Henry Bone, 1797
This fashionably dressed young gentleman in a rich blue velvet frock coat, matching waistcoat and powdered wig en queue has a distinguished air of nobility and entitlement. His identity is, however, currently unknown. Enamel on copper, the portrait is painted by the much respected artist, Henry Bone.
Henry Bone specialised in painting small enamel copies of large portraits. To scale them he first made preliminary drawings which he squared before transferring the drawings on to tracing paper. These drawings were kept safe for future use and were later annotated and pasted into archive volumes. These volumes are now preserved at the National Portrait Gallery. The corresponding preparatory drawing for this portrait can be found in volume 3 (ref. NPG D17565). It is dated 1798 (a year later than the enamel) but, unlike most of the archived drawings, it is not annotated with the sitter’s name.
The portrait is signed and dated 1797 on the counter enamel. It has a teeny chip at 7 o’clock which is virtually concealed under the rim of the frame. Otherwise the portrait is in excellent condition. It is set in an attractive copper gilt frame with a decorative mask hanger and corner decorations laid on gold silk. The antique silk had some wear with small losses but it still very much looks the part!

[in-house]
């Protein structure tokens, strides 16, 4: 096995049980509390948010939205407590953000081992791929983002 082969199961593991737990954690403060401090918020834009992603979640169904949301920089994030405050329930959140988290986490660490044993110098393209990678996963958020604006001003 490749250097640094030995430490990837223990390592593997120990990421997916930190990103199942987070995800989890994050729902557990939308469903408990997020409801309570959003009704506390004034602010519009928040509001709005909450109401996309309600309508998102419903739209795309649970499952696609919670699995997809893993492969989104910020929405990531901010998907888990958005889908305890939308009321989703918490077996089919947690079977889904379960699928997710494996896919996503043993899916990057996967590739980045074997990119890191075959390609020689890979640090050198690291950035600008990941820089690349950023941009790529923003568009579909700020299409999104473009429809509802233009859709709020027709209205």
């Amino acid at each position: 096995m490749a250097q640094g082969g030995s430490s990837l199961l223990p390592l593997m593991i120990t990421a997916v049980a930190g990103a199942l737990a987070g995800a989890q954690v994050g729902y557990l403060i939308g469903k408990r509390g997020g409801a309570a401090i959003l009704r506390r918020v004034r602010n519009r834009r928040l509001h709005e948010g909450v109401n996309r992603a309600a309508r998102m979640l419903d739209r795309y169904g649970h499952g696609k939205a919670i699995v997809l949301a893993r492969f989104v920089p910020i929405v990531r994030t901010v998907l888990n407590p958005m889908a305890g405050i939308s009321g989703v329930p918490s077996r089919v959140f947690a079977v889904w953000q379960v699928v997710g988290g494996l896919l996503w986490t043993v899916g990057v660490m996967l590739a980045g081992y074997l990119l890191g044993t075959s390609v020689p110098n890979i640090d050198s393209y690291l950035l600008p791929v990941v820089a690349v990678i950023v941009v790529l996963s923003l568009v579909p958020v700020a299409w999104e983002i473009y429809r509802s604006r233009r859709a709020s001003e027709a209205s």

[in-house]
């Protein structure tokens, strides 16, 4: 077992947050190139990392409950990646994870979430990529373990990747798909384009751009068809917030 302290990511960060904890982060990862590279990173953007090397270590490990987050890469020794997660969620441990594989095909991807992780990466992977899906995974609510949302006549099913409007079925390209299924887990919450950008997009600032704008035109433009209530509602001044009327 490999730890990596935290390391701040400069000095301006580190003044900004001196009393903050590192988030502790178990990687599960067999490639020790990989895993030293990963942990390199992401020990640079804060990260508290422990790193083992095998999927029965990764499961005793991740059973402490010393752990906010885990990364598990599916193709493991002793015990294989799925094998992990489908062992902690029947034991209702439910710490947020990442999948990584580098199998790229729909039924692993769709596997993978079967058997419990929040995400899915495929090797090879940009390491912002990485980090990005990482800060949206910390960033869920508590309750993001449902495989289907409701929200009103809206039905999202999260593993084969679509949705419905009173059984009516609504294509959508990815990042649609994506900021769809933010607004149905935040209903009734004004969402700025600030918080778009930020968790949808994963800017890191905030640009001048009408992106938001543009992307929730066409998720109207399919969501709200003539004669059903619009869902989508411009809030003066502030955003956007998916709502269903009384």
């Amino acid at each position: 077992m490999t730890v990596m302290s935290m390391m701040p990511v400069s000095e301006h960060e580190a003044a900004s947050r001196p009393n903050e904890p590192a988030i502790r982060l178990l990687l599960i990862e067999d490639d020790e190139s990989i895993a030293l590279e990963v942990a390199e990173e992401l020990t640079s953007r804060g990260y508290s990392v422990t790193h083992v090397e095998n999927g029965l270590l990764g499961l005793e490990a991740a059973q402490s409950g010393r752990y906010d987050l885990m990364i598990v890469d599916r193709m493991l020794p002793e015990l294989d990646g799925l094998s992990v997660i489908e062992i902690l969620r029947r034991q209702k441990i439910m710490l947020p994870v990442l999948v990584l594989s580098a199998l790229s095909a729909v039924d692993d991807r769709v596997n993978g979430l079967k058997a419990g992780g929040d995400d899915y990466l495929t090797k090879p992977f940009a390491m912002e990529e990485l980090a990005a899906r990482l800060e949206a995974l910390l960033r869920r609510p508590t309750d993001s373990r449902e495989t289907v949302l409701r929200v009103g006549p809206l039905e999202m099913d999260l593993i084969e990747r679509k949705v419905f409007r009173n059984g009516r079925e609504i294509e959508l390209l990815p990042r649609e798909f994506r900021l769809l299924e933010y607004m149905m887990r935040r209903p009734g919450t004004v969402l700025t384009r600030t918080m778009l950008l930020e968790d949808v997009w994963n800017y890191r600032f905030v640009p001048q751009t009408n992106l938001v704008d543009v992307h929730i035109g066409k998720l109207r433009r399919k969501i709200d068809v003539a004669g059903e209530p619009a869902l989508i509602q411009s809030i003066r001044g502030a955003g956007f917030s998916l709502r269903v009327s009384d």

Henry Bone (1755-1834) was born in Cornwall. His artistic career began in Plymouth where he painted china. A move to London followed where he graduated to enamelling designs for watches. He first exhibited miniature portraits at the Royal Academy in 1781. He was appointed Enamel Painter in Ordinary to George III in 1809. He was in his 80th year when he died at his house in Clarendon Square in December 1834.
Item Ref. 7158
Size: portrait to view, 100 x 78mm ; framed, 135 x 111mm + surmount
Provenance: Sotheby's, June 1992